Arguments

The Life of the Mind 14: Pascal’s Wager

Posted in Arguments on October 26th, 2015 by buzzing wire – Be the first to comment

“God is, or He is not.” But to which side shall we incline? Reason can decide nothing here. There is an infinite chaos which separated us. A game is being played at the extremity of this infinite distance where heads or tails will turn up… Which will you choose then? Let us see. Since you must choose, let us see which interests you least. You have two things to lose, the true and the good; and two things to stake, your reason and your will, your knowledge and your happiness; and your nature has two things to shun, error and misery. Your reason is no more shocked in choosing one rather than the other, since you must of necessity choose… But your happiness? Let us weigh the gain and the loss in wagering that God is… If you gain, you gain all; if you lose, you lose nothing. Wager, then, without hesitation that He is.

  God exists God does not exist
Wager for God Gain all Status quo
Wager against God Misery Status quo

The Life of the Mind 11: Argument Descriptor

Posted in Arguments on October 5th, 2015 by buzzing wire – Be the first to comment

Arguments is a category belonging to The Life of the Mind that contains stories, scenarios, and problems that are used to make the case for a particular idea.

The Life of the Mind 10: The Simulation Argument

Posted in Arguments on September 14th, 2015 by buzzing wire – Be the first to comment

Many works of science fiction as well as some forecasts by serious technologists
and futurologists predict that enormous amounts of computing power will be
available in the future. Let us suppose for a moment that these predictions are
correct. One thing that later generations might do with their super‐powerful
computers is run detailed simulations of their forebears or of people like their
forebears. Because their computers would be so powerful, they could run a great
many such simulations. Suppose that these simulated people are conscious (as
they would be if the simulations were sufficiently fine‐grained and if a certain
quite widely accepted position in the philosophy of mind is correct). Then it
could be the case that the vast majority of minds like ours do not belong to the
original race but rather to people simulated by the advanced descendants of an
original race. It is then possible to argue that, if this were the case, we would be
rational to think that we are likely among the simulated minds rather than
among the original biological ones. Therefore, if we don’t think that we are
currently living in a computer simulation, we are not entitled to believe that we
will have descendants who will run lots of such simulations of their forebears.

The Life of the Mind 8: Pia’s Green Leaves

Posted in Arguments on June 22nd, 2015 by buzzing wire – Be the first to comment

Consider Pia who owns a Japanese Maple tree, with russet leaves. Thinking that the leaves should be green. Pia paints them, and having finished, she says “The leaves on my maple tree are green.”—apparently truly. Shortly afterwards, Pia receives a phone call from a friend, a botanist looking for green leaves for a study of green-leaf chemistry. Pia offers him the leaves from her Japanese Maple tree. This time, when she utters “The leaves on my maple tree are green.” she says something false. The same tree is referred to both times, and the tree’s leaves have not changed color between the first utterance and the second. Is what “counts as” being green different in the two contexts?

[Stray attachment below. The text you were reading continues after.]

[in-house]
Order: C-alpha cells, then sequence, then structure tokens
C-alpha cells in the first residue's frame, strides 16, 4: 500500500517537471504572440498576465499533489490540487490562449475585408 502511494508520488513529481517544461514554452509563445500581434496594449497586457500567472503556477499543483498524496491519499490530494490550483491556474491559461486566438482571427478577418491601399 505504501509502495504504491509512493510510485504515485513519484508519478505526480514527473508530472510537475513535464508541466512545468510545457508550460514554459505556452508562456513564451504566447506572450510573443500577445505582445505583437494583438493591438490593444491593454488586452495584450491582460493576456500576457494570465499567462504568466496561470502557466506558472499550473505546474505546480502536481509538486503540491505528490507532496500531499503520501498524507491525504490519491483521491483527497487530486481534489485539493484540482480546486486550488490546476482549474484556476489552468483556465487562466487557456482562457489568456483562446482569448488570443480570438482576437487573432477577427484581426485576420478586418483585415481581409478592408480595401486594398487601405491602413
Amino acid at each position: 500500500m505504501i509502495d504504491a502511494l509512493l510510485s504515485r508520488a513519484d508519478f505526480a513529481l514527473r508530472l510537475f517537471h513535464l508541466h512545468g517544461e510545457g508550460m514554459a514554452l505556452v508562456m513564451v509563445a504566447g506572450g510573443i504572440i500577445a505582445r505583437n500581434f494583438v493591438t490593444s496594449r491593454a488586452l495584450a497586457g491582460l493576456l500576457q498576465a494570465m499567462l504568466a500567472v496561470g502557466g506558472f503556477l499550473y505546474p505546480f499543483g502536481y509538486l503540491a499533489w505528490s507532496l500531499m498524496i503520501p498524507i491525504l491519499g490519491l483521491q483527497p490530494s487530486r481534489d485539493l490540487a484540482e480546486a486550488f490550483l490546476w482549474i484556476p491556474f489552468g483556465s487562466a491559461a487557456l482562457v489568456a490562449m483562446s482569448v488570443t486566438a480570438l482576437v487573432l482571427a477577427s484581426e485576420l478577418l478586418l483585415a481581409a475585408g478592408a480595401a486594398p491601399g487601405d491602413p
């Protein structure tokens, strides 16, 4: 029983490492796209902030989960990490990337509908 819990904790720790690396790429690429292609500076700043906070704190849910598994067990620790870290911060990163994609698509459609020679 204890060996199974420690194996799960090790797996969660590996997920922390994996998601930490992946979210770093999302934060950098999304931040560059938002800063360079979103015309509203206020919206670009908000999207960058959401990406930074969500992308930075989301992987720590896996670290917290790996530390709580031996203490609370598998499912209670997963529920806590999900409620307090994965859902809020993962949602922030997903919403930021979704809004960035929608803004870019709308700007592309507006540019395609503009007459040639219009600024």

The Life of the Mind 4: The Chinese Room

Posted in Arguments on January 5th, 2015 by buzzing wire – Be the first to comment

The Chinese Room argument begins with this hypothetical premise: suppose that artificial intelligence research has succeeded in constructing a computer that behaves as if it understands Chinese. It takes Chinese characters as input and, by following the instructions of a computer program, produces other Chinese characters, which it presents as output. Suppose, says Searle, that this computer performs its task so convincingly that it comfortably passes the Turing test: it convinces a human Chinese speaker that the program is itself a live Chinese speaker. To all of the questions that the person asks, it makes appropriate responses, such that any Chinese speaker would be convinced that he or she is talking to another Chinese-speaking human being.
The question is this: does the machine literally “understand” Chinese? Or is it merely simulating the ability to understand Chinese?
If you think the computer understands Chinese, then suppose that a man is in a closed room and has a book with an English version of the computer program, along with sufficient paper, pencils, erasers, and filing cabinets. He could receive Chinese characters through a slot in the door, process them according to the program’s instructions, and produce Chinese characters as output. If the computer had passed the Turing test this way, it follows, that he would do so as well, simply by running the program manually.
There is no essential difference between the roles of the computer and the man in the experiment. Each simply follows a program, step-by-step, producing a behavior which is then interpreted as demonstrating intelligent conversation. However, the man would not be able to understand the conversation he is mediating. Therefore, neither does the computer in the original example.